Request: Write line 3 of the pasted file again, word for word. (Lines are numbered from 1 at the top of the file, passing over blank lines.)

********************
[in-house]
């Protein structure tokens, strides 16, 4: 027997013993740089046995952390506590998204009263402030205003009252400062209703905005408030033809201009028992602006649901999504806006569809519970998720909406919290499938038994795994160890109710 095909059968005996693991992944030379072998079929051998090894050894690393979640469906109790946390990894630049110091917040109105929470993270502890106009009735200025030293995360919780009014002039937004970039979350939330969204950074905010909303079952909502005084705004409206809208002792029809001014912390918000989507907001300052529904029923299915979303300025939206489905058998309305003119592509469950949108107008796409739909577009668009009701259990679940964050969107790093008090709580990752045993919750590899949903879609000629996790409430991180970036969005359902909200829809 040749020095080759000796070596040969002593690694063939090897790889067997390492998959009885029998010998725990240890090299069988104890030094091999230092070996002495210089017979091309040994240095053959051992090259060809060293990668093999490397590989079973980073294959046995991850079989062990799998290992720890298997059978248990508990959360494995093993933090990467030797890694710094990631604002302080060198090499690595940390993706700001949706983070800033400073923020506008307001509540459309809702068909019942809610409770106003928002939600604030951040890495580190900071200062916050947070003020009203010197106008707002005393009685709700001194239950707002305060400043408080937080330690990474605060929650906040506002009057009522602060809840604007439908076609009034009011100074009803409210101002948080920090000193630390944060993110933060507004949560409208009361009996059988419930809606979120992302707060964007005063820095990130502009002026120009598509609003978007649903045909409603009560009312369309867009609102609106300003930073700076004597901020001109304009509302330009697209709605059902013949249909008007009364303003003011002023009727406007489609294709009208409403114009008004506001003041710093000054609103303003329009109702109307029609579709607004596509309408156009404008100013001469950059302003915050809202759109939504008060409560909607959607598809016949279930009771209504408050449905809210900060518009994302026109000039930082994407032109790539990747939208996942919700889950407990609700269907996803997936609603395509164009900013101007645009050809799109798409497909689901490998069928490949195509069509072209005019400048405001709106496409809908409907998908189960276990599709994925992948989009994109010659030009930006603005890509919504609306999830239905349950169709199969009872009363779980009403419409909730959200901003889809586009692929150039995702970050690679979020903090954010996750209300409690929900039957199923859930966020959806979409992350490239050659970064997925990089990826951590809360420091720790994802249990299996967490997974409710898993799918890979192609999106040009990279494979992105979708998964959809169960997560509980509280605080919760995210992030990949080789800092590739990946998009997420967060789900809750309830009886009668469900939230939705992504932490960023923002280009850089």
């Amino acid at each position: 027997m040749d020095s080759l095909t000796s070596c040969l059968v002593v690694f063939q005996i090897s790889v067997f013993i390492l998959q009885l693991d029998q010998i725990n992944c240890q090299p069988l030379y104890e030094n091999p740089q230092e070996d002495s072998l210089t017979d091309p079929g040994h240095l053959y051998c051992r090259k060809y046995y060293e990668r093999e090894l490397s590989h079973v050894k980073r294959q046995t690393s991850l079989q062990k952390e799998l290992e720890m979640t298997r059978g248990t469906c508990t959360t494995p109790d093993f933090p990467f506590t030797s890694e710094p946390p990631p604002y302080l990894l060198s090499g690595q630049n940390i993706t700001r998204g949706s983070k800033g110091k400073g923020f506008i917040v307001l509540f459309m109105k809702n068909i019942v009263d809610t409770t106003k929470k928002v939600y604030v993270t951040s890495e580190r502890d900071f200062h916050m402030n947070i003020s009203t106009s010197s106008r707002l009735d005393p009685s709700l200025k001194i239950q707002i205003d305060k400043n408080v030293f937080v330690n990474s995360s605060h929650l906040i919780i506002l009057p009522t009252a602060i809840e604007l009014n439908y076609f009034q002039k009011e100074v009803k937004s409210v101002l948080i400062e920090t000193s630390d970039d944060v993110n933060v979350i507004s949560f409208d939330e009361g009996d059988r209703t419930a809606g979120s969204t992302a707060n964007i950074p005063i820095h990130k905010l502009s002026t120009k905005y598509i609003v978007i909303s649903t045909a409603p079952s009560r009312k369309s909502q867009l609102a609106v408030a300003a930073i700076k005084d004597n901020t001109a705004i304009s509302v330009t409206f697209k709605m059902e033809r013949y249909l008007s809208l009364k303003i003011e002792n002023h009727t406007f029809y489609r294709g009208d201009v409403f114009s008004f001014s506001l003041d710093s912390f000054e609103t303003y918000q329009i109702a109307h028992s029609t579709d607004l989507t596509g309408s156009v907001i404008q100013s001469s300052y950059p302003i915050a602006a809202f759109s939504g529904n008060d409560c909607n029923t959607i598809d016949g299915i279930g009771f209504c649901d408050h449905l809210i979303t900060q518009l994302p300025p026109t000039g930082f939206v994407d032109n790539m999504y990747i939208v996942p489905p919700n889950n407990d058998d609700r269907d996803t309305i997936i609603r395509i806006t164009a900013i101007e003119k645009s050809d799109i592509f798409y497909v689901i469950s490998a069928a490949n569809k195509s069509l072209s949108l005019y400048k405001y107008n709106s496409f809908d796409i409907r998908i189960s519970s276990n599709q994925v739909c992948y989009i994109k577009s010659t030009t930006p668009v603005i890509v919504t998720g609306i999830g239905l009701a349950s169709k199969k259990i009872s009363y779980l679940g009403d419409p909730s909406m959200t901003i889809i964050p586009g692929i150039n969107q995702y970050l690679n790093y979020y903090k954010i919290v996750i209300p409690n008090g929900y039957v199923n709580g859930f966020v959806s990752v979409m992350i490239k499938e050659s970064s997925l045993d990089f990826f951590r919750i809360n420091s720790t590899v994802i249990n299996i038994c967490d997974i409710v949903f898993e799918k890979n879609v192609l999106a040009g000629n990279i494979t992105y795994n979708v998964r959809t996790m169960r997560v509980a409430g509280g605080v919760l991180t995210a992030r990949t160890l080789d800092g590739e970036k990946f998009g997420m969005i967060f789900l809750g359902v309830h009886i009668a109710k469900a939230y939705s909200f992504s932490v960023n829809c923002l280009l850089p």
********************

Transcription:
């Amino acid at each position: 027997m040749d020095s080759l095909t000796s070596c040969l059968v002593v690694f063939q005996i090897s790889v067997f013993i390492l998959q009885l693991d029998q010998i725990n992944c240890q090299p069988l030379y104890e030094n091999p740089q230092e070996d002495s072998l210089t017979d091309p079929g040994h240095l053959y051998c051992r090259k060809y046995y060293e990668r093999e090894l490397s590989h079973v050894k980073r294959q046995t690393s991850l079989q062990k952390e799998l290992e720890m979640t298997r059978g248990t469906c508990t959360t494995p109790d093993f933090p990467f506590t030797s890694e710094p946390p990631p604002y302080l990894l060198s090499g690595q630049n940390i993706t700001r998204g949706s983070k800033g110091k400073g923020f506008i917040v307001l509540f459309m109105k809702n068909i019942v009263d809610t409770t106003k929470k928002v939600y604030v993270t951040s890495e580190r502890d900071f200062h916050m402030n947070i003020s009203t106009s010197s106008r707002l009735d005393p009685s709700l200025k001194i239950q707002i205003d305060k400043n408080v030293f937080v330690n990474s995360s605060h929650l906040i919780i506002l009057p009522t009252a602060i809840e604007l009014n439908y076609f009034q002039k009011e100074v009803k937004s409210v101002l948080i400062e920090t000193s630390d970039d944060v993110n933060v979350i507004s949560f409208d939330e009361g009996d059988r209703t419930a809606g979120s969204t992302a707060n964007i950074p005063i820095h990130k905010l502009s002026t120009k905005y598509i609003v978007i909303s649903t045909a409603p079952s009560r009312k369309s909502q867009l609102a609106v408030a300003a930073i700076k005084d004597n901020t001109a705004i304009s509302v330009t409206f697209k709605m059902e033809r013949y249909l008007s809208l009364k303003i003011e002792n002023h009727t406007f029809y489609r294709g009208d201009v409403f114009s008004f001014s506001l003041d710093s912390f000054e609103t303003y918000q329009i109702a109307h028992s029609t579709d607004l989507t596509g309408s156009v907001i404008q100013s001469s300052y950059p302003i915050a602006a809202f759109s939504g529904n008060d409560c909607n029923t959607i598809d016949g299915i279930g009771f209504c649901d408050h449905l809210i979303t900060q518009l994302p300025p026109t000039g930082f939206v994407d032109n790539m999504y990747i939208v996942p489905p919700n889950n407990d058998d609700r269907d996803t309305i997936i609603r395509i806006t164009a900013i101007e003119k645009s050809d799109i592509f798409y497909v689901i469950s490998a069928a490949n569809k195509s069509l072209s949108l005019y400048k405001y107008n709106s496409f809908d796409i409907r998908i189960s519970s276990n599709q994925v739909c992948y989009i994109k577009s010659t030009t930006p668009v603005i890509v919504t998720g609306i999830g239905l009701a349950s169709k199969k259990i009872s009363y779980l679940g009403d419409p909730s909406m959200t901003i889809i964050p586009g692929i150039n969107q995702y970050l690679n790093y979020y903090k954010i919290v996750i209300p409690n008090g929900y039957v199923n709580g859930f966020v959806s990752v979409m992350i490239k499938e050659s970064s997925l045993d990089f990826f951590r919750i809360n420091s720790t590899v994802i249990n299996i038994c967490d997974i409710v949903f898993e799918k890979n879609v192609l999106a040009g000629n990279i494979t992105y795994n979708v998964r959809t996790m169960r997560v509980a409430g509280g605080v919760l991180t995210a992030r990949t160890l080789d800092g590739e970036k990946f998009g997420m969005i967060f789900l809750g359902v309830h009886i009668a109710k469900a939230y939705s909200f992504s932490v960023n829809c923002l280009l850089p």